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Traditional Afghan game returns to Kabul

In the traditional Afghan game of buzkashi, two teams fight over the body of a headless goat or calf.  

From John Vause

KABUL, Afghanistan (CNN) -- When Afghans play, they play fast, furious and hard.

Evidence can be found in the traditional Afghan game of buzkashi, which recently resurfaced in the capital, Kabul, after being outlawed by the Taliban.

In a city deprived of fun for so many years, a recent afternoon match drew thousands to a dusty field.

"During the Taliban, people forgot about buzkashi because of their problems," enthusiast Mohammed Shafi said. "Today we are all feeling happy."

CNN's John Vause reports that the traditional Afghan game of buzkashi is bringing a sense of fun back to Kabul (December 28)

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There are virtually no rules in buzkashi, the literal translation of which is "take away the goat." Both sides fight over the body of a headless goat -- for this game they used a calf -- and to score a point, they have to carry it around a flag and then drop it in a circle.

Armed with whips, players on horseback beat whoever has the calf's body while his teammates try to run defense. Whoever scores the point wins not only admiration but also hard cash.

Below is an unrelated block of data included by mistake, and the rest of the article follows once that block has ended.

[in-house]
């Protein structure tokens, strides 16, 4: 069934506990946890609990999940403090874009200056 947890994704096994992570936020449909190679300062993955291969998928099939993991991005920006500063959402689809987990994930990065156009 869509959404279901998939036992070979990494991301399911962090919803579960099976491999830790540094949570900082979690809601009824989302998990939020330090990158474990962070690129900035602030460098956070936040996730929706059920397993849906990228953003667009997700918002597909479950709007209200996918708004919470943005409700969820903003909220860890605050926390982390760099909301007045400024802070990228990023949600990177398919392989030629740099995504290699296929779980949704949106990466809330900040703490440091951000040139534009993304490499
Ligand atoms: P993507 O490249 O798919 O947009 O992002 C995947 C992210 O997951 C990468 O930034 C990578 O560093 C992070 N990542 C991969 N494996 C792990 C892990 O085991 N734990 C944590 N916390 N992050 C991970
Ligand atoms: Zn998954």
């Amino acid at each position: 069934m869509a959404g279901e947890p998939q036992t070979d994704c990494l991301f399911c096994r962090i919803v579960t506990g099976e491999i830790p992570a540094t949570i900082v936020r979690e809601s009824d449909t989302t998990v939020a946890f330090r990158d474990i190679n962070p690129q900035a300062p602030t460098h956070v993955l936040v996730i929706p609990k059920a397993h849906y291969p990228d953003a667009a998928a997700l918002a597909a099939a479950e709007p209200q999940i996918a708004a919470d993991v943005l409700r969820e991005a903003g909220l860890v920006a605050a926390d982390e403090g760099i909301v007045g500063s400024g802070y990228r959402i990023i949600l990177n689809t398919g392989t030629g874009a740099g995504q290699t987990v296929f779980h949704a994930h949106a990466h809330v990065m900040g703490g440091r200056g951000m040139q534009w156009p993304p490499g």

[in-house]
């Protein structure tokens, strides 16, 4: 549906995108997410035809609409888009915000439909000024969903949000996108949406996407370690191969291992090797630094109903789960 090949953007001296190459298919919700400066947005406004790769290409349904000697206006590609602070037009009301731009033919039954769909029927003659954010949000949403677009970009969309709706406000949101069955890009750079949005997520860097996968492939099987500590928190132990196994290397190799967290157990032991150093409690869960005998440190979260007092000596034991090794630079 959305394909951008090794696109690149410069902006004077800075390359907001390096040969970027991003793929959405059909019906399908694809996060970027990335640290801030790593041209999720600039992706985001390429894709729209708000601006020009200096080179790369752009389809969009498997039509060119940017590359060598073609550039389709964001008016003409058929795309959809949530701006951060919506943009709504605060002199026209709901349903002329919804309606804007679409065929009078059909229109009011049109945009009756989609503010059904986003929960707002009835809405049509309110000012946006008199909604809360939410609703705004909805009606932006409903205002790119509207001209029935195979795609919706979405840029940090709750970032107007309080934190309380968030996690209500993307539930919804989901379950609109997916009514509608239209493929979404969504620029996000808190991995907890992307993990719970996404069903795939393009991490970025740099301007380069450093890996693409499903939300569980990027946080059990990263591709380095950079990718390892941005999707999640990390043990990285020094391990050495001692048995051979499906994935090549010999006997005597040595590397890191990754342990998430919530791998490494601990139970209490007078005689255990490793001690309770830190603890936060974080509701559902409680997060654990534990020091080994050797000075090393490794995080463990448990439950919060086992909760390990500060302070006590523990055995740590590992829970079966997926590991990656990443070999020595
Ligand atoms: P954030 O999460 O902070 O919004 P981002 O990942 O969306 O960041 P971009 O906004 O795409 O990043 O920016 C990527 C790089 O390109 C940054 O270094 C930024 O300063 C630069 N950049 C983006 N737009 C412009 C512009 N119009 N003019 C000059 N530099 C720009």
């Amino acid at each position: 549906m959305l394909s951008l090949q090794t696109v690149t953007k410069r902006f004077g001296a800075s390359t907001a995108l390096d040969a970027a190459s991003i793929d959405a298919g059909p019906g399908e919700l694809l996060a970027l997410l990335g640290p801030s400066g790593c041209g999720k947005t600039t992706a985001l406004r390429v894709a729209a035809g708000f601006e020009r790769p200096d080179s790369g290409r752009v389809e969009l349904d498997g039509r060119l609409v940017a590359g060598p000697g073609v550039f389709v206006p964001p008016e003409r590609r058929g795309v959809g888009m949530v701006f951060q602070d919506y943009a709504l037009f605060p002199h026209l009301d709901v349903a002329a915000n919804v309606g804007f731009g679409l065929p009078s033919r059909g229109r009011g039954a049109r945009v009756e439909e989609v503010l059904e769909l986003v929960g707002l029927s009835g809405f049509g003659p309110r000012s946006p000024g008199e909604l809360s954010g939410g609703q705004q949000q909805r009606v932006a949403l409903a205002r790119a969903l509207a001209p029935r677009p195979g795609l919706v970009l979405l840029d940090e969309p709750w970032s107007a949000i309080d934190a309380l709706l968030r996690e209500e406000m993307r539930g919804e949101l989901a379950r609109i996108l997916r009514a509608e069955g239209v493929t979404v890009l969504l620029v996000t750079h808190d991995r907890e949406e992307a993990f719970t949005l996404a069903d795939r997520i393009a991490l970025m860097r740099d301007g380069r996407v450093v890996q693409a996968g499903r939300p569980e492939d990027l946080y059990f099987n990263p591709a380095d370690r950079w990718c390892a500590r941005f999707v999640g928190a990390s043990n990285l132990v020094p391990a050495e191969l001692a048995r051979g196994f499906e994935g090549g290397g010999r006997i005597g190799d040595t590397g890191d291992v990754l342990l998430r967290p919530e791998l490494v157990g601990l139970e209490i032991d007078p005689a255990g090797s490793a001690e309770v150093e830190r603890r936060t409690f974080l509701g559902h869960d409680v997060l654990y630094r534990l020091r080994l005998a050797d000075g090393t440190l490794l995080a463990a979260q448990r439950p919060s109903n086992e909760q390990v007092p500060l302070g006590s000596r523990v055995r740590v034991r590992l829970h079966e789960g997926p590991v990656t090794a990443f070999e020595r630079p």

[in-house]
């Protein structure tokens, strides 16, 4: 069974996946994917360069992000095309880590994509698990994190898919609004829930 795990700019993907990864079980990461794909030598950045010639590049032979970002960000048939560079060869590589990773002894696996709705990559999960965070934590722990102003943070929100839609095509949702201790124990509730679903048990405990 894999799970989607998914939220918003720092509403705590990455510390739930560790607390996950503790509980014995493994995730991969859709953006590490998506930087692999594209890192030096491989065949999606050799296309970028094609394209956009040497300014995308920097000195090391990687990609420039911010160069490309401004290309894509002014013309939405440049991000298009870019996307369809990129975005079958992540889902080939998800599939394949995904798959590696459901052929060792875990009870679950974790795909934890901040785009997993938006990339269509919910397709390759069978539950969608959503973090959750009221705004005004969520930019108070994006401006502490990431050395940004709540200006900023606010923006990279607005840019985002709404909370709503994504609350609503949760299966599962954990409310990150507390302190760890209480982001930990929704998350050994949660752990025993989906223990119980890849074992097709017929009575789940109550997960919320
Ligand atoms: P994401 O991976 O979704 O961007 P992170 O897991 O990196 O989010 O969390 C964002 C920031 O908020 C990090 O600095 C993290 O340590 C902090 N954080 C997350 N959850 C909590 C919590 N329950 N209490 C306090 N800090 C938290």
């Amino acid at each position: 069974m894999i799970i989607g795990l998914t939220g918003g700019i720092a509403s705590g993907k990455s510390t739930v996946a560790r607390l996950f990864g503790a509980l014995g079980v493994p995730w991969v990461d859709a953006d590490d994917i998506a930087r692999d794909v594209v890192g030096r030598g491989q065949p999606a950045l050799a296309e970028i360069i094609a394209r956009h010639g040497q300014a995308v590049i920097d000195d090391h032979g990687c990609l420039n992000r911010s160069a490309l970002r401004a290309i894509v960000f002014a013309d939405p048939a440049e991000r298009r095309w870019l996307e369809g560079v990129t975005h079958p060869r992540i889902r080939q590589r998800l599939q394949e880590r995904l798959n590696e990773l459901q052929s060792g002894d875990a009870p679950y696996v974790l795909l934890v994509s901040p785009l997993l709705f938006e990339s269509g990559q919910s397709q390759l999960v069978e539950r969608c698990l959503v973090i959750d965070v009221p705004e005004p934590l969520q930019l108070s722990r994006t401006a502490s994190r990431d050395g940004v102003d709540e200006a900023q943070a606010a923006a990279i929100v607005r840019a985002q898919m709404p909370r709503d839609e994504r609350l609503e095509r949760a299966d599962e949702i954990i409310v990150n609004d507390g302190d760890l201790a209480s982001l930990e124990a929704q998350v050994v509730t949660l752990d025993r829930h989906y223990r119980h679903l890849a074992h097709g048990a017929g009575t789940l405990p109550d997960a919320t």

It's a chaotic and confusing game, especially for those who crowd the field and must dodge the galloping horses.

It's also one sport where spectators really don't want front-row seats. There are no boundary lines, and the horses often charge into the crowd. In fact, a fan has a better chance of getting injured than a player on the field.

Participants in the recent game were players from Perwan, a nearby province, and the Kabul National Olympic team (no one knows where the Olympic part originated.)

The match ended in a 9-9 draw, but for the British ambassador, a devoted buzkashi fan who has been in and out of Afghanistan for more than 20 years, it was more than just a game.

"It reflects the spirit of the people here," said Andrew Tesoriere, the British representative in Kabul. "I was thinking of sending a short cable or telegram to the Hurlingham Polo Club to see if they wanted to show their skills."

It's unlikely buzkashi will ever catch on anywhere else. After all, they've been playing it in this part of the world for 500 years.




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